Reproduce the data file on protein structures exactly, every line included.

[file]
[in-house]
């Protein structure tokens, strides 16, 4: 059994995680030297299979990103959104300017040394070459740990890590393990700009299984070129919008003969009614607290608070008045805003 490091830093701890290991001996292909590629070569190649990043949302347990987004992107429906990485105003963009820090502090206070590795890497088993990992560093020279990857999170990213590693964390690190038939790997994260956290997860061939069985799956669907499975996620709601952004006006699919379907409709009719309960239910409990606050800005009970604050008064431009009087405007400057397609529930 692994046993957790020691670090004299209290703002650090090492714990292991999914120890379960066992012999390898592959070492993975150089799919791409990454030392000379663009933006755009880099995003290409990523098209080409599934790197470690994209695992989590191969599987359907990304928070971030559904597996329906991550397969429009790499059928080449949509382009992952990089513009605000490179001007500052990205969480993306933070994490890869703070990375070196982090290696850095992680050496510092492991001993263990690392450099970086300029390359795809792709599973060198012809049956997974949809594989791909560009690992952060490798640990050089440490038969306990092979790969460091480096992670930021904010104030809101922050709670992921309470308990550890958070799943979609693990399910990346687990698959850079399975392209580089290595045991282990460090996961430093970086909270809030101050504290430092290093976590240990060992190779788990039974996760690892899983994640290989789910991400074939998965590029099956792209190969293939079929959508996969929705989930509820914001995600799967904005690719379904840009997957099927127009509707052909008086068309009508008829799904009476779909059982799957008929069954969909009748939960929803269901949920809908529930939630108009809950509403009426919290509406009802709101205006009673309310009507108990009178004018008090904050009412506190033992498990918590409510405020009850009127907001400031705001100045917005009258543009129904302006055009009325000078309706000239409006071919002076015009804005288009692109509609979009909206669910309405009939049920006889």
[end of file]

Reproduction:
[in-house]
């Protein structure tokens, strides 16, 4: 059994995680030297299979990103959104300017040394070459740990890590393990700009299984070129919008003969009614607290608070008045805003 490091830093701890290991001996292909590629070569190649990043949302347990987004992107429906990485105003963009820090502090206070590795890497088993990992560093020279990857999170990213590693964390690190038939790997994260956290997860061939069985799956669907499975996620709601952004006006699919379907409709009719309960239910409990606050800005009970604050008064431009009087405007400057397609529930 692994046993957790020691670090004299209290703002650090090492714990292991999914120890379960066992012999390898592959070492993975150089799919791409990454030392000379663009933006755009880099995003290409990523098209080409599934790197470690994209695992989590191969599987359907990304928070971030559904597996329906991550397969429009790499059928080449949509382009992952990089513009605000490179001007500052990205969480993306933070994490890869703070990375070196982090290696850095992680050496510092492991001993263990690392450099970086300029390359795809792709599973060198012809049956997974949809594989791909560009690992952060490798640990050089440490038969306990092979790969460091480096992670930021904010104030809101922050709670992921309470308990550890958070799943979609693990399910990346687990698959850079399975392209580089290595045991282990460090996961430093970086909270809030101050504290430092290093976590240990060992190779788990039974996760690892899983994640290989789910991400074939998965590029099956792209190969293939079929959508996969929705989930509820914001995600799967904005690719379904840009997957099927127009509707052909008086068309009508008829799904009476779909059982799957008929069954969909009748939960929803269901949920809908529930939630108009809950509403009426919290509406009802709101205006009673309310009507108990009178004018008090904050009412506190033992498990918590409510405020009850009127907001400031705001100045917005009258543009129904302006055009009325000078309706000239409006071919002076015009804005288009692109509609979009909206669910309405009939049920006889």